World Sports Betting Cape Cobras all-rounder Jason Smith, has faced hundreds of throw-downs from coaches Ashwell Prince and Faiek Davids the past few weeks upon his return from the South Africa ‘A’ tour of the United Kingdom.
The 22-year-old’s technique has also been scrutinized on the odd occasion, while the coach, Prince, has asked probing questions about what his game plans or mental approach would be in certain situations.
That is the type of throw-downs any school boy hoping to represent South Africa, would dream about.
Prince, a veteran of 66 tests for South Africa and also a former captain of the Proteas, knows the importance of the right tactical technique and the correct approach to batting.
He is on record as saying that batsmen should cherish their wicket; put a prize on it and not surrender it meekly.
And Smith, to his eternal credit, admitted that his shot selection the South Africa ‘A’ tour to the United Kingdom was not up to scratch.
In many situations, a half volley, long hop or a mediocre bouncer deserved the boundary treatment, but instead, under-par execution gifted the fielding team Smith’s wicket.
In his final four games, he scored 18,3, 14, 43 and 33*.
Smith says although he is not overly concerned that something is amiss in terms of his technique, he wants to improve his shot selection and his attacking play.
“I am a player who likes to take the game forward. I am not someone who goes into my shell. And I don’t intend to change my style of play now that I have had a few low scores.”
But Smith says he is quietly determined to set the record straight during the triangular tour starting at the end of July (there is still uncertainty surrounding the participation of Australia ‘A’ due to commercial in-fighting between the players and authorities).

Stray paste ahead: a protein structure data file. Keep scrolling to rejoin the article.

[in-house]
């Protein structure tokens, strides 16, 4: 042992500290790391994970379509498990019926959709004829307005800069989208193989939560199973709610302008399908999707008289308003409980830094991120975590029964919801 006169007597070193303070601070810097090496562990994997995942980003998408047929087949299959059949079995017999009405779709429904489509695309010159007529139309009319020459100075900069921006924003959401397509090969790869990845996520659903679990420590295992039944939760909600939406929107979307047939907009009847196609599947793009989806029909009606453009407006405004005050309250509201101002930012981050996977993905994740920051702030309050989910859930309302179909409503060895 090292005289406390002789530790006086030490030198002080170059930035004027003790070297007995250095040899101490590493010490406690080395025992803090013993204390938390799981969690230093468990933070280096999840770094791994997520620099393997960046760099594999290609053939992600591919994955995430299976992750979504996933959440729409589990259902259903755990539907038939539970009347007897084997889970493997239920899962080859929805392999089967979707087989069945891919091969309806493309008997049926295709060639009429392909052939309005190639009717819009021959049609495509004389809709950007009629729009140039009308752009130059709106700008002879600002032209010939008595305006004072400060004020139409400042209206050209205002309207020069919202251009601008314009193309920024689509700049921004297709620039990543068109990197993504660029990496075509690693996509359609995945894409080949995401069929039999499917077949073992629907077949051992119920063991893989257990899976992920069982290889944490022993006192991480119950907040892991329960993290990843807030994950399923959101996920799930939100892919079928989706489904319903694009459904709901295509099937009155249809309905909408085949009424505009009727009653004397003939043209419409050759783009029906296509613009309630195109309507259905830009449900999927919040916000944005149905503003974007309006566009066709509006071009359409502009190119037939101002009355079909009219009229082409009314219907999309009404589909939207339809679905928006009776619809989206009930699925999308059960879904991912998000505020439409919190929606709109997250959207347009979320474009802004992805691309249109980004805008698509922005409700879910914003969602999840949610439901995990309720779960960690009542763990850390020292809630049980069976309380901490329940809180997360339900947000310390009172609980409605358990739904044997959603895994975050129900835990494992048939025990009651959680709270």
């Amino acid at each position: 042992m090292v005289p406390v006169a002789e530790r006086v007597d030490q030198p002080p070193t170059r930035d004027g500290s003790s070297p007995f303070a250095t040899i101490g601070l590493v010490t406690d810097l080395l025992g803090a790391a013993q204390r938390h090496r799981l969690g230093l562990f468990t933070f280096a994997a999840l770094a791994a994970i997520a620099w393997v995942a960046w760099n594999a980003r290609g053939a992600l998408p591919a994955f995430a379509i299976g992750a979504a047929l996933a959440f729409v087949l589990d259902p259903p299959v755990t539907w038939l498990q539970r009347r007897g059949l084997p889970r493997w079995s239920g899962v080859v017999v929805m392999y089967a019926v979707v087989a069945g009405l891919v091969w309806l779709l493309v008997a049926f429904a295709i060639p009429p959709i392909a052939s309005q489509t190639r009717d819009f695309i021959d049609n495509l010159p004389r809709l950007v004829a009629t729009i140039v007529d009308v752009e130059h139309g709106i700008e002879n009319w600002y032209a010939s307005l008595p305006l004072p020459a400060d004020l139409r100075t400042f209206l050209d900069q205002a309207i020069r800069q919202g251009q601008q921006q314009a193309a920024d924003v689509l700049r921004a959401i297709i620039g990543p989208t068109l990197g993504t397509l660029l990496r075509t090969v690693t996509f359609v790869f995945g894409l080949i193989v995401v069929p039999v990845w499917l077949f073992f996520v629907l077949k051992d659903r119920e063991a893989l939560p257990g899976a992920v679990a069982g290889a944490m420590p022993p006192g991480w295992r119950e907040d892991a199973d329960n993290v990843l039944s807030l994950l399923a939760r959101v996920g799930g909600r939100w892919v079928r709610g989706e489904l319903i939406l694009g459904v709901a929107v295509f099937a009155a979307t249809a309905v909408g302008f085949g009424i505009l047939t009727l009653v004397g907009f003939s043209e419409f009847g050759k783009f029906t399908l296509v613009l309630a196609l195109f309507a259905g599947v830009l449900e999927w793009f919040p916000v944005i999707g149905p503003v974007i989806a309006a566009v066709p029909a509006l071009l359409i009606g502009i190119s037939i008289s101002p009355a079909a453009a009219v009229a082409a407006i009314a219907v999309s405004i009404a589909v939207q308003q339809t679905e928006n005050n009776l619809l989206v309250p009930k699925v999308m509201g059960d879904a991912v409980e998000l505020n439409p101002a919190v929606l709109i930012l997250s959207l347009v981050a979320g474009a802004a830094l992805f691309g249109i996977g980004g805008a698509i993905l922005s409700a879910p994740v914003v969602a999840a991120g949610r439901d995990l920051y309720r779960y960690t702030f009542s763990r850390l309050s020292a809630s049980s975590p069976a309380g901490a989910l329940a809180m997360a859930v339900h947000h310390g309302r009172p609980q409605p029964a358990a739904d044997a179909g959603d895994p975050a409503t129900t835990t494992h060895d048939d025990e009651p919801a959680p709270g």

Smith is considered a potential future South African player, and in his first full franchise season scored 500 runs and captured 20 wickets in the Sunfoil Series. He smashed a century off 88 balls against the eventual Sunfoil Series champions, the VKB Knights.
There is a difference between a gung-ho approach and a tentative one. The middle ground might be a sensible approach, while not leaving a full toss or a wide half volley unpunished.
And that might be the balance that Smith is seeking.
Luckily, the 22-year-old player has very astute cricket minds around him while Prince and Davids are dong the throw-downs.
Davids, for example, has been on record as saying that if Smith can improve his shot selection, he can capitalize on 60’s and transform them to 150’s.
If he does, and produces those big centuries regularly in the forthcoming series, the volumes of runs could do wonders for his self-confidence and his evolution into a potential South African player.